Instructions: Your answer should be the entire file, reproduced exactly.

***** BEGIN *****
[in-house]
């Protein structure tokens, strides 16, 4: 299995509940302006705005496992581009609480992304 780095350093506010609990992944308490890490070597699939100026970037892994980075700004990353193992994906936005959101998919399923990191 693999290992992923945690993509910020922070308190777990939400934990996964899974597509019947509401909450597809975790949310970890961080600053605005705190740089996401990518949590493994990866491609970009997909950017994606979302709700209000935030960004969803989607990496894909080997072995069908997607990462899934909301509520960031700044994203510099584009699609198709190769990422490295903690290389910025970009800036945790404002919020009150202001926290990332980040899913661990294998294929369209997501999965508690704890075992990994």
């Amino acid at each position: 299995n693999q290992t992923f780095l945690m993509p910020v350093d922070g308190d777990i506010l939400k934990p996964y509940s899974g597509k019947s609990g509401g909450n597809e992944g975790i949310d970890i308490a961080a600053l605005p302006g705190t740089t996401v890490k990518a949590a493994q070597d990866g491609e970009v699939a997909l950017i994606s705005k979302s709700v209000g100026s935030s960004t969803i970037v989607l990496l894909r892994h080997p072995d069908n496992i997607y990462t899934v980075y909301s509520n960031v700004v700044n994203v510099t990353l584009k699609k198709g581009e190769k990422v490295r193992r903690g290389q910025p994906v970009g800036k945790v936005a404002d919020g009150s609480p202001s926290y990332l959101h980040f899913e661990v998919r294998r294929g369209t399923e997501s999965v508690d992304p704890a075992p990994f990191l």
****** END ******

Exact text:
[in-house]
């Protein structure tokens, strides 16, 4: 299995509940302006705005496992581009609480992304 780095350093506010609990992944308490890490070597699939100026970037892994980075700004990353193992994906936005959101998919399923990191 693999290992992923945690993509910020922070308190777990939400934990996964899974597509019947509401909450597809975790949310970890961080600053605005705190740089996401990518949590493994990866491609970009997909950017994606979302709700209000935030960004969803989607990496894909080997072995069908997607990462899934909301509520960031700044994203510099584009699609198709190769990422490295903690290389910025970009800036945790404002919020009150202001926290990332980040899913661990294998294929369209997501999965508690704890075992990994």
């Amino acid at each position: 299995n693999q290992t992923f780095l945690m993509p910020v350093d922070g308190d777990i506010l939400k934990p996964y509940s899974g597509k019947s609990g509401g909450n597809e992944g975790i949310d970890i308490a961080a600053l605005p302006g705190t740089t996401v890490k990518a949590a493994q070597d990866g491609e970009v699939a997909l950017i994606s705005k979302s709700v209000g100026s935030s960004t969803i970037v989607l990496l894909r892994h080997p072995d069908n496992i997607y990462t899934v980075y909301s509520n960031v700004v700044n994203v510099t990353l584009k699609k198709g581009e190769k990422v490295r193992r903690g290389q910025p994906v970009g800036k945790v936005a404002d919020g009150s609480p202001s926290y990332l959101h980040f899913e661990v998919r294998r294929g369209t399923e997501s999965v508690d992304p704890a075992p990994f990191l």